The feed stock is then passed out of the second stage condenser 14 at the top through line 15 to the top of the third stage condenser 16, which is suitably of the same coil and chamber type as 14, and which also acts as a heat exchanger. The feed stock enters the coil of condenser 16 at a temperature in the range from about 200 to about 300 F., such as 270 F., and leaves the top of the condenser through line 17 at a higher temperature in the range from about 250 to about 350 F., such as 325 F. The heat for this purpose is supplied by passing the vapor from the third stage evaporator through the chamber of the third stage condenser 16. The hot feed stock then passes through line 17 to a back pressure lvalve 18 of conventional design. Line 19 exiting from the opposite side of back pressure valve 18 leads into the bottom of the first stage evaporator 20 which may be of the shell and tube type or any other suitable design. The pressure in line 17 is in the range from about 90 to about 130 p.s.i.g., such as p.s.i.g., for example. The valve 18 permits the pressure in line 17 to drop to a pressure close to atmospheric pressure, for example about 5 to 15 p.s.i.g.,
which is sufficient to maintain flow in the line 19 to the bottom of the first stage evaporator 20.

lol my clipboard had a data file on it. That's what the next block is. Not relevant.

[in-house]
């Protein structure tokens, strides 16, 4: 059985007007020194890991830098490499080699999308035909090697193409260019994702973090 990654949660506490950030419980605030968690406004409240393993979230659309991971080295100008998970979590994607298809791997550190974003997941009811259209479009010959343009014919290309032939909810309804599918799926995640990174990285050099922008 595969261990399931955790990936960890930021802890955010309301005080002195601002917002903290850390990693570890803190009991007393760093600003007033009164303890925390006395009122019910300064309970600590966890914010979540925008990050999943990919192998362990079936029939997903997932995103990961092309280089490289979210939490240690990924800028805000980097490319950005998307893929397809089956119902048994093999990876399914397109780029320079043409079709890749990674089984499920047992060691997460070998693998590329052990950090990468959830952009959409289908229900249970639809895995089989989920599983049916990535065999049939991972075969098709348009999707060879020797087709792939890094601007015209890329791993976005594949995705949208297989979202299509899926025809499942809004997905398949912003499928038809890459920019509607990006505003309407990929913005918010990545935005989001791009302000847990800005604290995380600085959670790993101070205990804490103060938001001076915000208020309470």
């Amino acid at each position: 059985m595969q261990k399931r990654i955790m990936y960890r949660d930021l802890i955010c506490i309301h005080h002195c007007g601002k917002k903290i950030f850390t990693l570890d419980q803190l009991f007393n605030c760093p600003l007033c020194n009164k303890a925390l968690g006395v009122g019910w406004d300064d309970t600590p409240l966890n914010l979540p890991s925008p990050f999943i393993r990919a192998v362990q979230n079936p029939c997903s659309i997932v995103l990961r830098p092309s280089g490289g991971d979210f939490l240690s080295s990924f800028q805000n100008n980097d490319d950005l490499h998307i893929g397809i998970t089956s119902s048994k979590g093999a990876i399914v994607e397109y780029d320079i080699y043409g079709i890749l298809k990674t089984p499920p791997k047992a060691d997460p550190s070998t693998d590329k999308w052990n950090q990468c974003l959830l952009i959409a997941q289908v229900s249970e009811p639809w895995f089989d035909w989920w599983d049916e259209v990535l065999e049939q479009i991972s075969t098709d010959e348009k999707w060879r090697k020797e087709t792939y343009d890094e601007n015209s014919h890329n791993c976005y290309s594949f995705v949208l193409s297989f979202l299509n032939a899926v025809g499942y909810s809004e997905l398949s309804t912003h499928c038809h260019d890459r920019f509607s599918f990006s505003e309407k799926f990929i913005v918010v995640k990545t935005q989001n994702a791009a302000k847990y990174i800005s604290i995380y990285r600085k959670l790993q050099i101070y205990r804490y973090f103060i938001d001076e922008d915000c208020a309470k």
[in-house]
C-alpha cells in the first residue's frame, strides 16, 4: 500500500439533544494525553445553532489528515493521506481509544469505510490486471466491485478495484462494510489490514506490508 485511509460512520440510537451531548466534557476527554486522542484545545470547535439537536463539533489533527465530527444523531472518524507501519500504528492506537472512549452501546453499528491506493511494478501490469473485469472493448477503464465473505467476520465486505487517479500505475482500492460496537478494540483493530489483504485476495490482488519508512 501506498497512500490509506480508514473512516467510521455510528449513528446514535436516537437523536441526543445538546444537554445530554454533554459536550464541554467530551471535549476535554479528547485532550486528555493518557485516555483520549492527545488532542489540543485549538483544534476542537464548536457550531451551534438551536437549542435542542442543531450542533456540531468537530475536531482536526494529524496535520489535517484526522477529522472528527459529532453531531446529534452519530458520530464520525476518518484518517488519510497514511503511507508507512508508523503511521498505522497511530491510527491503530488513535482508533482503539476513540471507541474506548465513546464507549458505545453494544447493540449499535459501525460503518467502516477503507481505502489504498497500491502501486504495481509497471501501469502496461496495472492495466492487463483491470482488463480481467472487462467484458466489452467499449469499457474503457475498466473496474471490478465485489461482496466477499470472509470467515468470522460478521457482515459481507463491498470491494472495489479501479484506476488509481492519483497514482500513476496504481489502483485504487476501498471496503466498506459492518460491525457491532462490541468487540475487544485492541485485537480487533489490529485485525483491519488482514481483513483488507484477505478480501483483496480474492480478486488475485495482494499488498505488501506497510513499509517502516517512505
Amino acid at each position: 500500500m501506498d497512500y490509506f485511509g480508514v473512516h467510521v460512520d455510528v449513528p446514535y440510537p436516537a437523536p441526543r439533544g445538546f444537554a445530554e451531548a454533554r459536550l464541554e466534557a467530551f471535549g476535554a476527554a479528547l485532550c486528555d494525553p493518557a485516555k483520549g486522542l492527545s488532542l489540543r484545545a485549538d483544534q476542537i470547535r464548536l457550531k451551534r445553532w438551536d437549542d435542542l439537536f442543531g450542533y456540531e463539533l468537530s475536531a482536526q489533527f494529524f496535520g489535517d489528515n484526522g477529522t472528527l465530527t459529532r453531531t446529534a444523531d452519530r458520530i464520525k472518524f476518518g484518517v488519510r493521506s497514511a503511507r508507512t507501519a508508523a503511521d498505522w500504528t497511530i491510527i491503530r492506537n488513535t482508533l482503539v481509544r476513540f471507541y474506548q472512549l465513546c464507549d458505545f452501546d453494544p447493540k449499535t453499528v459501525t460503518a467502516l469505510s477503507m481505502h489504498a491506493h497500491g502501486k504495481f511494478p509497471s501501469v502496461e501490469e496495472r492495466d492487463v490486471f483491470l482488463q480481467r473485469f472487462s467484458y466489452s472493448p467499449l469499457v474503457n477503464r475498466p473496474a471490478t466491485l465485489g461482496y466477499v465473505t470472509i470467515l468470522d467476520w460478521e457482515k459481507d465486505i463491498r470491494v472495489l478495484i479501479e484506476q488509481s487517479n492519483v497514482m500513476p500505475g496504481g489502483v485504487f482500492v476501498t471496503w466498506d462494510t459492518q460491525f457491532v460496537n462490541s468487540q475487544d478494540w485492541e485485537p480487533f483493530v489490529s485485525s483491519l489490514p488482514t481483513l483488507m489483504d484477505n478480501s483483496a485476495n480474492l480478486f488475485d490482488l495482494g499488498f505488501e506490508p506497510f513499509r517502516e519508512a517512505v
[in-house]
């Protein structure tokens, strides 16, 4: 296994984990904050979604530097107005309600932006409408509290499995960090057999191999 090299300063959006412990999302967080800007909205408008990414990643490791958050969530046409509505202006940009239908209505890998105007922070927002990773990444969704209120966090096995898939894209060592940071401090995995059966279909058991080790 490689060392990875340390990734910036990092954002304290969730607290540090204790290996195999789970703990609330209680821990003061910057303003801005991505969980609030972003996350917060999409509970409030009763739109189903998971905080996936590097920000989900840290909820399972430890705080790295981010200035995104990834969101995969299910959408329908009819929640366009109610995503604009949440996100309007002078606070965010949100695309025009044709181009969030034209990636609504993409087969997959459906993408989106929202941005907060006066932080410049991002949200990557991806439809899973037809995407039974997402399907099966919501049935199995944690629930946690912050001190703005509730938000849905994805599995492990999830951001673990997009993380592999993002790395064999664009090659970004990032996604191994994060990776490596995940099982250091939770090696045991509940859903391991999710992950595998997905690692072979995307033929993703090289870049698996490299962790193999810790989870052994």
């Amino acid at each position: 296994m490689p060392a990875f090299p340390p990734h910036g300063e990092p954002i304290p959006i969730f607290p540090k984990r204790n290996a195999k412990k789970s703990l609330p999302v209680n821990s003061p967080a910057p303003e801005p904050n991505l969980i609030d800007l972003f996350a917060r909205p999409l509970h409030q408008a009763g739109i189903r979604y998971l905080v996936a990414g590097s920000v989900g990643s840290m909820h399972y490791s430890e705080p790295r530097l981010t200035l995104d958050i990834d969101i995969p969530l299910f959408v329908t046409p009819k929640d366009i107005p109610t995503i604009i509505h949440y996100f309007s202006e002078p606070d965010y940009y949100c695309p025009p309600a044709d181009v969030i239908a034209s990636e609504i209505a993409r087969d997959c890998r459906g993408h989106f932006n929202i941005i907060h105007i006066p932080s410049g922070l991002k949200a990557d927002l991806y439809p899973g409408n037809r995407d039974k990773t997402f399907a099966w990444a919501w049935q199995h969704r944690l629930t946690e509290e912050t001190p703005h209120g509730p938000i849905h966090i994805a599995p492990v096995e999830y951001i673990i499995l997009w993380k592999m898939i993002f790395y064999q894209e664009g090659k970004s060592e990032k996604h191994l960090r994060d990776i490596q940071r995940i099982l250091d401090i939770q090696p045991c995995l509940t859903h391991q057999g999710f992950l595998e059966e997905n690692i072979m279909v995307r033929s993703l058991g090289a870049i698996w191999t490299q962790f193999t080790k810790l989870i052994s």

The first stage evaporator 20 is heated by passing a suitable heat transfer uid (HTF) such as Dowtherm fluid through the shell of the exchanger. Inlet and outlet lines are shown in the drawing for the heat exchange uid (HTF) which is circulated through these and connecting lines in a system including a suitable heater, not shown, according to conventional practice. The feed stock is partially evaporated in the evaporator 20 and passed into the first stage stripper 21 as a liquid-vapor mixture at point between the middle and the top of this apparatus. The mixed phase vapor-liquid mixture enters the apparatus 21 at a temperature in the range from about 300 to 450 F., for example at 400 F. at atmospheric pressure. The apparatus 21 consists of a lower evaporator-stripper portion of the type described in S. L. Baird UJS. Pat. 3,198,241, the entire disclosure of which patent is incorporated herein by reference. Hereinafter references to the Baird patent will be made by using the reference numerals of that patent prefixed by the letter B to differentiate them from like reference numerals referring to the system of the present invention. The hot feed stock leaving the first stage evaporator 20 at a temperature in the range from about 300 to 450 F., such as 400 F., as noted above, is a mixed phase vapor-liquid mixture which, as noted above, is introduced at a point intermediate the middle and top of apparatus 21 which is above the top of the Baird stripper. The Baird stripper forming a part of the apparatus 21 is heated by a circulating heat exchange medium, such as Dowtherm uid, supplied from the heat transfer fluid (HTF) system including heater and supply lines, not shown, previously referred to herein. The vapor portion of the liquid-vapor feed entering the apparatus 21 rises into the upper vapor separation portion thereof while the liquid portion falls onto the uppermost disc plate B-36 of the Baird stripper in the lower portion of the apparatus 21.